I came across this website today that implements SMS based authentication that works "opposite" most SMS authentication methods.

In typical SMS authentication, the provider sends you an access code that you use to log on to the site. The TextKey system works the other way around - when you log on to a site, it displays a special code that you type into an SMS message and send it to the provider to complete authentication.

The TextKey website claims that this is more secure and immune to phone cloning because the phone sends a UDID that is hardcoded into the phone along with the SMS message, and unless your phone has the correct UDID, the cellular provider will not accept the message. This makes cloning much harder because the attacker would have to change this hardcoded ID which is burned into the phone and immutable. )

Is this true? I've moved a SIM card among multiple phones and have had no problem sending and receiving SMS messages from the phone number associated with that SIM, despite never having registered a UDID (IMEI, whatever) with the carrier. Does a short-code provider get to see the phone's unique IMEI or MEID?

It seems that this system faces the same risk of interception due to cloning as any other SMS based authentication method -- if someone is able to clone a phone's SIM, then they can send and receive text messages as that user, bypassing the SMS portion of the authentication.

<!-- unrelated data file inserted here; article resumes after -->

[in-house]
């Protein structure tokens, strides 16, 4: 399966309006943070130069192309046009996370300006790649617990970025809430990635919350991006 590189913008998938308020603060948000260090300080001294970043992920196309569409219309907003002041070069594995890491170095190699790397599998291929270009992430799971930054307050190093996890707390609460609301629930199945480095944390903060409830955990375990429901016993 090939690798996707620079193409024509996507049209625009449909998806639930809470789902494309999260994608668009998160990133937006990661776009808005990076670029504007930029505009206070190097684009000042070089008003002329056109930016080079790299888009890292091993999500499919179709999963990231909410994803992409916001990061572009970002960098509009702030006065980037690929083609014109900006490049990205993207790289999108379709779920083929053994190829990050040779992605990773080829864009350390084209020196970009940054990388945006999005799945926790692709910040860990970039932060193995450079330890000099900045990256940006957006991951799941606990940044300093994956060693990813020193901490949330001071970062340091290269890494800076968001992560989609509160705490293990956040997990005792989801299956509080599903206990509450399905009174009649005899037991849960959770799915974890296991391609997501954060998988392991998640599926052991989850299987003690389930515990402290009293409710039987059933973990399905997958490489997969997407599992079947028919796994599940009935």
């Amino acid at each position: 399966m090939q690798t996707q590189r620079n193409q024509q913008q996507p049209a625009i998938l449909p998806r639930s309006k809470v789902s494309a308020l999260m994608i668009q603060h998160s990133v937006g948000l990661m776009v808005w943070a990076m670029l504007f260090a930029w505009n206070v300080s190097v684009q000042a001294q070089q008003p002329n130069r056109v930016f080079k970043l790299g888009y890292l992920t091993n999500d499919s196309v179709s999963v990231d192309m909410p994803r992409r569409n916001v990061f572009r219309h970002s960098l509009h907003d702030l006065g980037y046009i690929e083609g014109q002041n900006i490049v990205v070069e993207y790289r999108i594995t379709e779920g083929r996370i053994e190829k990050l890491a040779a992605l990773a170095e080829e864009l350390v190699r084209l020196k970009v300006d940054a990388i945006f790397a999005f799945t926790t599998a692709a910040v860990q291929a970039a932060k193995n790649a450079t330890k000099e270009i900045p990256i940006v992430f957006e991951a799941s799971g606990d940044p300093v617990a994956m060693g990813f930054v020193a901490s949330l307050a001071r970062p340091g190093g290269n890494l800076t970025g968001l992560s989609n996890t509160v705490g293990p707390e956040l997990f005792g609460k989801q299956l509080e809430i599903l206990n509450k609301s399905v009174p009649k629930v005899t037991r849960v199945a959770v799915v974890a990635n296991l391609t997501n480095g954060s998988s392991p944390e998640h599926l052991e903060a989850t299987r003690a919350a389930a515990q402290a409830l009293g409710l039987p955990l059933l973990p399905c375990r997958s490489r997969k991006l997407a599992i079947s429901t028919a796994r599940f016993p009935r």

2 Answers 2


I am the CEO of TextPower and wanted to address your question directly. Thanks for taking the time to put together a thoughtful query.

I think that you have to step back and look at the bigger picture here. TextPower's 2FA product TextKey works on the basis that you have to have physical possession of the phone, including the SIM card in it to authenticate properly. If you physically possess more than one phone, you can use any one of them, but only the one that is registered with TextPower can be used to authenticate using the TextKey 2FA. If you have a phone with a replaceable SIM card (standard GSM phones such as those found on AT&T or T-Mobile) you can move that SIM card around to multiple devices that have replaceable SIM cards. That is because you are in physical possession of the SIM card that carries the UDID that the phone uses to communicate with the network. Note that the phone number DOES NOT appear in the SIM card. Only the UDID identifies the physical phone. The UDID is a really long unique number and is what the carrier sees when a call or SMS goes through their system - they don't "see" the phone number.

So, could you clone a SIM from a phone and then use it? In theory, yes but in practice that is extremely difficult to do and highly impractical (and improbable) from a hacking standpoint. Why? Because to clone a SIM you would have to steal someone's phone, remove the SIM card and then have access to a burner that could make a SIM card. You'd have to have a supply of blank SIM cards. By the time you got that done, the owner would probably report the phone as stolen and their carrier would invalidate the UDID rendering your stolen SIM card as useless except for providing a marvelous way for the police to track and arrest you. (The number of criminals arrested in this manner is now relatively large.) The owner of the stolen phone/SIM Card could also stop you by simply un-registering their phone with TextPower.